Each student shall be required to complete at least one research project under the supervision of a staff orthoptist during his/her training period. This project will be presented at the ophthalmology departmental research day as well as at the Midwest Regional Orthoptic meeting (funding permitting).
After completion of 24 months of orthoptic training, upon recommendation of the director of training, a student is eligible to sit for the national board examinations offered by the American Orthoptic Council. The written board examination is given locally in June. The oral/practical board examination is given to all eligible candidates in September or October at one central location in the US. A fee is charged for these examinations. Candidates who demonstrate proficiency on both written and oral/practical sections of the examination are awarded the title Certified Orthoptist. 100% of graduates from the Iowa Orthoptic Program pass their board examinations. Newly certified orthoptists are encouraged to join the American Association of Certified Orthoptists for continued education and progress in the profession.
Placement of certified orthoptists is 100% throughout the United States. Employment opportunities exceed the number of available orthoptists each year. After certification, an orthoptist is able to choose from a number of different career opportunities. In teaching hospitals, the orthoptist may be involved with residents and orthoptic student training, patient examination, and clinic administration. In private practice with an ophthalmologist, the orthoptist may enjoy a variety of diverse responsibilities such as patient examination, surgical assisting, providing patients and their families with a basic understanding of pediatric ophthalmologic disorders, participating in local vision screening programs and acting as an office manager or clinic coordinator. Many orthoptists are involved in clinical research, the results of which may be published in professional journals or presented at regional or national meetings. Part-time positions and placement abroad are often also available.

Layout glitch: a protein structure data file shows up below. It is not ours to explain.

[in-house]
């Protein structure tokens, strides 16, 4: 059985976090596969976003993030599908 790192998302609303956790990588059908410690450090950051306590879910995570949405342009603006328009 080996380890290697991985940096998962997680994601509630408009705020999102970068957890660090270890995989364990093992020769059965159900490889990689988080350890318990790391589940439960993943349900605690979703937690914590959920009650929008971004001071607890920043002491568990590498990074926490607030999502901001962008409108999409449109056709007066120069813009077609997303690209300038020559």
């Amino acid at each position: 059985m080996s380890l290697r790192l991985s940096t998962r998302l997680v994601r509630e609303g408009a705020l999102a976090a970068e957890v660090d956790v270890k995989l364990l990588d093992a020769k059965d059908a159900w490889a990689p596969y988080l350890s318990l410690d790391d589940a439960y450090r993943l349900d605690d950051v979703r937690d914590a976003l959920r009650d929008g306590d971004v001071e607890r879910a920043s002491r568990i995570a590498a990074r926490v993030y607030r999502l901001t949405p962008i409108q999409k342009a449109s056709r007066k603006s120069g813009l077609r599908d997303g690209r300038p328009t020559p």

Applications for the orthoptic training program can be obtained by contacting Tara Bragg, CO, Director of the Orthoptic Training Program or download (Application, MS Word format) | (Application, pdf format)
Deadline for applications is March 1st. A committee will review all completed applications; a small group will be invited to interview in late March and early April. All applicants will be notified whether or not they have been accepted to the program. Accepted applicants begin training the first week of August. The Orthoptic Training Program at the University of Iowa Hospitals and Clinics has positions for two orthoptic students per year.